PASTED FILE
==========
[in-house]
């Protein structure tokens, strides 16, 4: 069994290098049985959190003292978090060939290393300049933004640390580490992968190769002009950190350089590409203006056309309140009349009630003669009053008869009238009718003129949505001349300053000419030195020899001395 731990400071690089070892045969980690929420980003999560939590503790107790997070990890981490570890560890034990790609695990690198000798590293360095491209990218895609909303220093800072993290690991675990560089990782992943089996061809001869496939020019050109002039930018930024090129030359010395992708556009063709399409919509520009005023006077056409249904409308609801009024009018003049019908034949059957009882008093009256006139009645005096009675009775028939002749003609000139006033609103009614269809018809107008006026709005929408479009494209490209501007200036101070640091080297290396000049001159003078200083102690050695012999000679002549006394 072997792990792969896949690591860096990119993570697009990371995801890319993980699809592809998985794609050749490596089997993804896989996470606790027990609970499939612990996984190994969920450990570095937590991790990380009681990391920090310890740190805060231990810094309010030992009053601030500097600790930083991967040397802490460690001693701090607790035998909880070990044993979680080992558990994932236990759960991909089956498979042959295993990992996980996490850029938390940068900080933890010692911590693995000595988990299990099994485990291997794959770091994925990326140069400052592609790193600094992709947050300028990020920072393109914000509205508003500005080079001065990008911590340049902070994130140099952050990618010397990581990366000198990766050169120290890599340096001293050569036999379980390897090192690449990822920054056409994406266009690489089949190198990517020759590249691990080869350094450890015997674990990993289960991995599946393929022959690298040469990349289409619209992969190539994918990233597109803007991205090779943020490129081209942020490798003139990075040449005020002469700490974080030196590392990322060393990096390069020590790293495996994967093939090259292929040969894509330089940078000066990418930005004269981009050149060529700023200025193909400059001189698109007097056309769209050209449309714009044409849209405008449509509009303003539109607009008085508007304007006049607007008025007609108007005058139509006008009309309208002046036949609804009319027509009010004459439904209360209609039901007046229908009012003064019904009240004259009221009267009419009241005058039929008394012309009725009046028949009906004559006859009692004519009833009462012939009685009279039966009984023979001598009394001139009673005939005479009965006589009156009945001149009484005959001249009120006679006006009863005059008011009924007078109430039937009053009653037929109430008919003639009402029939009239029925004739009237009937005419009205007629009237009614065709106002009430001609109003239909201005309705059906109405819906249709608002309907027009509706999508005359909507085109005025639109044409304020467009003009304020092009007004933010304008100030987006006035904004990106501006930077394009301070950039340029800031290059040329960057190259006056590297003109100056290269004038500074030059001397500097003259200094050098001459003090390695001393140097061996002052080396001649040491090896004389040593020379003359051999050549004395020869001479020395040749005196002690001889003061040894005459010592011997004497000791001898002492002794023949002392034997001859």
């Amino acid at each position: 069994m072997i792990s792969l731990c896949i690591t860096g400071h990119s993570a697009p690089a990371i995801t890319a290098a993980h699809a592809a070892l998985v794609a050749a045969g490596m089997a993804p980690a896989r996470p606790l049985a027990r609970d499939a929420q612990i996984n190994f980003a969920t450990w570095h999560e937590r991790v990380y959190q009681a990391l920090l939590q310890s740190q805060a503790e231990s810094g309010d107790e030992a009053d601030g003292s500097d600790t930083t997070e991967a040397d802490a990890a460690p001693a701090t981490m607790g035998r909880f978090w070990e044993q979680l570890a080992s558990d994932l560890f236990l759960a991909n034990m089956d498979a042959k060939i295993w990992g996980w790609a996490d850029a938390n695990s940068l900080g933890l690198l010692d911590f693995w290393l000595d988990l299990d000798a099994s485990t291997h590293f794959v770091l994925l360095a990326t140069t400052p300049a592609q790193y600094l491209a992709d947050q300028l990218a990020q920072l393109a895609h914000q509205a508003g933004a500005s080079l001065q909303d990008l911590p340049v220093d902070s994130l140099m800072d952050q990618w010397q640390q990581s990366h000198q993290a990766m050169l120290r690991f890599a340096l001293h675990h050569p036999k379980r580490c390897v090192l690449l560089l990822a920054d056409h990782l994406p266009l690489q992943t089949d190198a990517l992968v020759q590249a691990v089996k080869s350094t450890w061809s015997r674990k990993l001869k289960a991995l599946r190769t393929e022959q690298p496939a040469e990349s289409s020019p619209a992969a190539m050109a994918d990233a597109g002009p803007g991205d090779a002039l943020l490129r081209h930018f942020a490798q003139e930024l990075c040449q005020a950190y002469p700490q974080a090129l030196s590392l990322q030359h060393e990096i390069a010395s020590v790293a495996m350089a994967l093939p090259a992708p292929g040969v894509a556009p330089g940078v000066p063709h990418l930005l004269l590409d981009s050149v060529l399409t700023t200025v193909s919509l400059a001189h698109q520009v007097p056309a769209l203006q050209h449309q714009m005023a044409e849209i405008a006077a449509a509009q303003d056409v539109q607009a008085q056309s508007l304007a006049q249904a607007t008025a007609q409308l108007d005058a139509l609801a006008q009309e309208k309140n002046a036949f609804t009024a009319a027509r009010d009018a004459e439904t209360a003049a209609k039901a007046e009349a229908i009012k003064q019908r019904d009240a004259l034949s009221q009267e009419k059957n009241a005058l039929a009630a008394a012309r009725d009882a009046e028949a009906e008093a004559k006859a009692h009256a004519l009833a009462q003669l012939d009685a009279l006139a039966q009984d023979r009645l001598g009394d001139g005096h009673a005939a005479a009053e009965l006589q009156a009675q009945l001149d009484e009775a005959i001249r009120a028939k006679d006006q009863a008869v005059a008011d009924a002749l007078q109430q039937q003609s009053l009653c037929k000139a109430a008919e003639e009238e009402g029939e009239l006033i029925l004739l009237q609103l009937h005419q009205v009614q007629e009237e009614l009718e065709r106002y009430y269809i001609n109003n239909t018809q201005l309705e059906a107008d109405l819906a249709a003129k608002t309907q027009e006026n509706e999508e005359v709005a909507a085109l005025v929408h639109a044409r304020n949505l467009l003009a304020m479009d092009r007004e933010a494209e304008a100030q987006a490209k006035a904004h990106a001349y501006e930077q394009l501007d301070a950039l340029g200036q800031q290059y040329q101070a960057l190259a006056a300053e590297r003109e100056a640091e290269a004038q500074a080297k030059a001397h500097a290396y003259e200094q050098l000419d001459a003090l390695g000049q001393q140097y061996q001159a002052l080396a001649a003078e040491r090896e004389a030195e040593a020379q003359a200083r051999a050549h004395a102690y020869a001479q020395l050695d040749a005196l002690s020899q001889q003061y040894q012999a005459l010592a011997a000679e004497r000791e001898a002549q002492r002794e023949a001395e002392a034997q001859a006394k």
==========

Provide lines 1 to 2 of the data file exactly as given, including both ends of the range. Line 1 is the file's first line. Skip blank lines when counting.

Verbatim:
[in-house]
């Protein structure tokens, strides 16, 4: 069994290098049985959190003292978090060939290393300049933004640390580490992968190769002009950190350089590409203006056309309140009349009630003669009053008869009238009718003129949505001349300053000419030195020899001395 731990400071690089070892045969980690929420980003999560939590503790107790997070990890981490570890560890034990790609695990690198000798590293360095491209990218895609909303220093800072993290690991675990560089990782992943089996061809001869496939020019050109002039930018930024090129030359010395992708556009063709399409919509520009005023006077056409249904409308609801009024009018003049019908034949059957009882008093009256006139009645005096009675009775028939002749003609000139006033609103009614269809018809107008006026709005929408479009494209490209501007200036101070640091080297290396000049001159003078200083102690050695012999000679002549006394 072997792990792969896949690591860096990119993570697009990371995801890319993980699809592809998985794609050749490596089997993804896989996470606790027990609970499939612990996984190994969920450990570095937590991790990380009681990391920090310890740190805060231990810094309010030992009053601030500097600790930083991967040397802490460690001693701090607790035998909880070990044993979680080992558990994932236990759960991909089956498979042959295993990992996980996490850029938390940068900080933890010692911590693995000595988990299990099994485990291997794959770091994925990326140069400052592609790193600094992709947050300028990020920072393109914000509205508003500005080079001065990008911590340049902070994130140099952050990618010397990581990366000198990766050169120290890599340096001293050569036999379980390897090192690449990822920054056409994406266009690489089949190198990517020759590249691990080869350094450890015997674990990993289960991995599946393929022959690298040469990349289409619209992969190539994918990233597109803007991205090779943020490129081209942020490798003139990075040449005020002469700490974080030196590392990322060393990096390069020590790293495996994967093939090259292929040969894509330089940078000066990418930005004269981009050149060529700023200025193909400059001189698109007097056309769209050209449309714009044409849209405008449509509009303003539109607009008085508007304007006049607007008025007609108007005058139509006008009309309208002046036949609804009319027509009010004459439904209360209609039901007046229908009012003064019904009240004259009221009267009419009241005058039929008394012309009725009046028949009906004559006859009692004519009833009462012939009685009279039966009984023979001598009394001139009673005939005479009965006589009156009945001149009484005959001249009120006679006006009863005059008011009924007078109430039937009053009653037929109430008919003639009402029939009239029925004739009237009937005419009205007629009237009614065709106002009430001609109003239909201005309705059906109405819906249709608002309907027009509706999508005359909507085109005025639109044409304020467009003009304020092009007004933010304008100030987006006035904004990106501006930077394009301070950039340029800031290059040329960057190259006056590297003109100056290269004038500074030059001397500097003259200094050098001459003090390695001393140097061996002052080396001649040491090896004389040593020379003359051999050549004395020869001479020395040749005196002690001889003061040894005459010592011997004497000791001898002492002794023949002392034997001859």